• kazan
    40
    Shawn, Your thread question may become moot if ever AI becomes refined/enhanced to the point of producing/remixing different philosophies into "original or apparently new" philosophic directions/ideas.
    Such "creations" being seemingly closer than might be wanted by existing philosophers is one perspective. Denying that AI could ever have such capacity is another perspective.
  • kazan
    40
    Tom Storm,
    If this analogy to your overall answer to Shawn's question is acceptable... play the ball, not the man... then.... agreed.
  • Tom Storm
    8.6k
    If this analogy to your overall answer to Shawn's question is acceptable... play the ball, not the man... then.... agreed.kazan

    Not sure I follow, can you clarify?
  • kazan
    40
    Surprised by your reaction. Merely agreeing that philosophic understanding is best served by examination of the expressed thoughts than guessing at the circumstances of philosophers' lives, much of which is conjecture from a later era.
    Apologies, thought you may have seen a connection between ballsports having a process to purpose and philosophic processes.with purpose.
  • kazan
    40
    Sorry, perhaps "...interpreting from.."rather than "...guessing at..." is a better expression by way of explanation.
  • Tom Storm
    8.6k
    [reply="kazan;907493" Ok, now see I thought you were referring to an analogy I had made. The syntax confused me, not the idea. Yes.
  • Tzeentch
    3.5k
    Philosophers should practice what they preach.

    Precisely because philosophy isn't a hard science, the philosopher themselves should act as a 'living proof' of the validity of their views and lead by example.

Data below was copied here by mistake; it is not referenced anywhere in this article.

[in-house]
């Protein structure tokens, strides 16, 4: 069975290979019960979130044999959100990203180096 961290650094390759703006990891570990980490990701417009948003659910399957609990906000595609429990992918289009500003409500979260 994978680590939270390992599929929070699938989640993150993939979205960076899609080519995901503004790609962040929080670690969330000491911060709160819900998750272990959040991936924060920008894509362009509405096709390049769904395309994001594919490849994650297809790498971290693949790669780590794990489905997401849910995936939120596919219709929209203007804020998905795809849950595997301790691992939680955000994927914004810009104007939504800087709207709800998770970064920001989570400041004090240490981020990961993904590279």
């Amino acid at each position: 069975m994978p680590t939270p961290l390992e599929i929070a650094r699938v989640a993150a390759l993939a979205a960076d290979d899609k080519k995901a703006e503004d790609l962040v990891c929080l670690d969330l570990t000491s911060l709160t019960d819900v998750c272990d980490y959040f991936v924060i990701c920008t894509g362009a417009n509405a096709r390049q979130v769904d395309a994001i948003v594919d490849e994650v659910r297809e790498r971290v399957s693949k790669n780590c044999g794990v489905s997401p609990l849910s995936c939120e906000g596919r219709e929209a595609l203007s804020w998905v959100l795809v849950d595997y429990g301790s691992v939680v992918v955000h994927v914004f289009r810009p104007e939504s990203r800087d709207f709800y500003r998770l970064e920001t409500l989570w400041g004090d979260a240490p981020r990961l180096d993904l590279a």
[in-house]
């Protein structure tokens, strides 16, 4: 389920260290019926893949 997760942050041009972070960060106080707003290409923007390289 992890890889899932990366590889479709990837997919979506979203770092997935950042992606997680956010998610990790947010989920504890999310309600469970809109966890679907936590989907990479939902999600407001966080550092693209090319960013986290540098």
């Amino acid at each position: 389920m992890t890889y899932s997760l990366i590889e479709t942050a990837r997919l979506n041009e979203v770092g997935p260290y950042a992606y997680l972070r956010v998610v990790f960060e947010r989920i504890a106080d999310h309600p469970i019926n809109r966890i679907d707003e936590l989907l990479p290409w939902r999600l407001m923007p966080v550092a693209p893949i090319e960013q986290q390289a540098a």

If they do not, then the philosophy should be looked upon with a degree of skepsis.
  • kazan
    40
    Tzeentch,
    Nihilists would/could live short " living proof(s) of the...........". smile.
    Tom Storm,
    Glad that's cleared up.:grin:
  • Christoffer
    1.9k
    Do you agree that the philosopher must uphold, almost, a fiduciary duty towards the public, in terms of living a certain life?Shawn

    A person who does not live by his own philosophy comes off as being dishonest. But there are a few more sides to it.

    If the philosopher is pushing for a certain moral praxis, then why wouldn't they follow it themselves? Being convinced that a certain moral praxis is the right way to live would be informed by living that experience in some way.

    However, there are philosophies that can extend beyond the ability to fully live by it. For instant, a marxist political philosopher can criticize capitalism and the modern free market and its culture, but living by that is close to impossible. This is also why I detest the kind of counter arguments against great thinkers today by dismissing them because they're not fully living by their own teachings. For instance, someone releasing a book that tries to argue for a world without the normal monetary transactions on the free market; would still need to operate within this free market to reach out with his/her ideas and will probably need to sell a few books in order to continue their work without the need for distracting side gigs and burnout.

    Or think about someone criticizing the current social media behavior and TikTok addiction. What's the best way to talk about such ideas? To have an account on social media and TikTok and spread that knowledge there, especially communicating that knowledge within the context of behaviors that people have on these platforms.

    This is all a gradient of course. A moral philosopher in a totalitarian state would look like a fool if they argue against killing innocent people in society if they at the same time also participate in that practice. But at the same time, there's been such thinkers in nations that were in between, arguing against the practice of the state within the context of the political ideologies in power, and subsequently leading to the people slowly turning away form those ideologies over time.